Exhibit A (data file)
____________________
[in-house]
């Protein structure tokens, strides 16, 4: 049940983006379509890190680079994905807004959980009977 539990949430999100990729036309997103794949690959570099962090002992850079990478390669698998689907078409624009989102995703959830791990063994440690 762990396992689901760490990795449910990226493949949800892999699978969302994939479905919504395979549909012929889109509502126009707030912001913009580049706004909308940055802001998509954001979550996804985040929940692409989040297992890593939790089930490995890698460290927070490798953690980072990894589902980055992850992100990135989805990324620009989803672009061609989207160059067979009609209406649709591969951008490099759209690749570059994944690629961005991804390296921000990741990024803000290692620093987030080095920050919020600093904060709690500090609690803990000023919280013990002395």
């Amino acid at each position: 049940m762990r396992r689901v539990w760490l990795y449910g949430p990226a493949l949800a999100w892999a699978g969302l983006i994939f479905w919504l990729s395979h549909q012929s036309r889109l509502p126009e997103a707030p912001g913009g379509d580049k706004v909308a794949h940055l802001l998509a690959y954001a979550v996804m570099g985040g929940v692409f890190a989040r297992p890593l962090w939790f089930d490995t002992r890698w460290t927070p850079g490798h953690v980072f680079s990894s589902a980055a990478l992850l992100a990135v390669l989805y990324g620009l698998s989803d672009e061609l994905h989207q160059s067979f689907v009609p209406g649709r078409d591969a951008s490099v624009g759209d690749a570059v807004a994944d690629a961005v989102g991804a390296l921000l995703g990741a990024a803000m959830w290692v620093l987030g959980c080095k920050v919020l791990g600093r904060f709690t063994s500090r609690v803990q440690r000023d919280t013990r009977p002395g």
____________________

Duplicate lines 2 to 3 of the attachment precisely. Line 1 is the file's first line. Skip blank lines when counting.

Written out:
């Protein structure tokens, strides 16, 4: 049940983006379509890190680079994905807004959980009977 539990949430999100990729036309997103794949690959570099962090002992850079990478390669698998689907078409624009989102995703959830791990063994440690 762990396992689901760490990795449910990226493949949800892999699978969302994939479905919504395979549909012929889109509502126009707030912001913009580049706004909308940055802001998509954001979550996804985040929940692409989040297992890593939790089930490995890698460290927070490798953690980072990894589902980055992850992100990135989805990324620009989803672009061609989207160059067979009609209406649709591969951008490099759209690749570059994944690629961005991804390296921000990741990024803000290692620093987030080095920050919020600093904060709690500090609690803990000023919280013990002395």
């Amino acid at each position: 049940m762990r396992r689901v539990w760490l990795y449910g949430p990226a493949l949800a999100w892999a699978g969302l983006i994939f479905w919504l990729s395979h549909q012929s036309r889109l509502p126009e997103a707030p912001g913009g379509d580049k706004v909308a794949h940055l802001l998509a690959y954001a979550v996804m570099g985040g929940v692409f890190a989040r297992p890593l962090w939790f089930d490995t002992r890698w460290t927070p850079g490798h953690v980072f680079s990894s589902a980055a990478l992850l992100a990135v390669l989805y990324g620009l698998s989803d672009e061609l994905h989207q160059s067979f689907v009609p209406g649709r078409d591969a951008s490099v624009g759209d690749a570059v807004a994944d690629a961005v989102g991804a390296l921000l995703g990741a990024a803000m959830w290692v620093l987030g959980c080095k920050v919020l791990g600093r904060f709690t063994s500090r609690v803990q440690r000023d919280t013990r009977p002395g």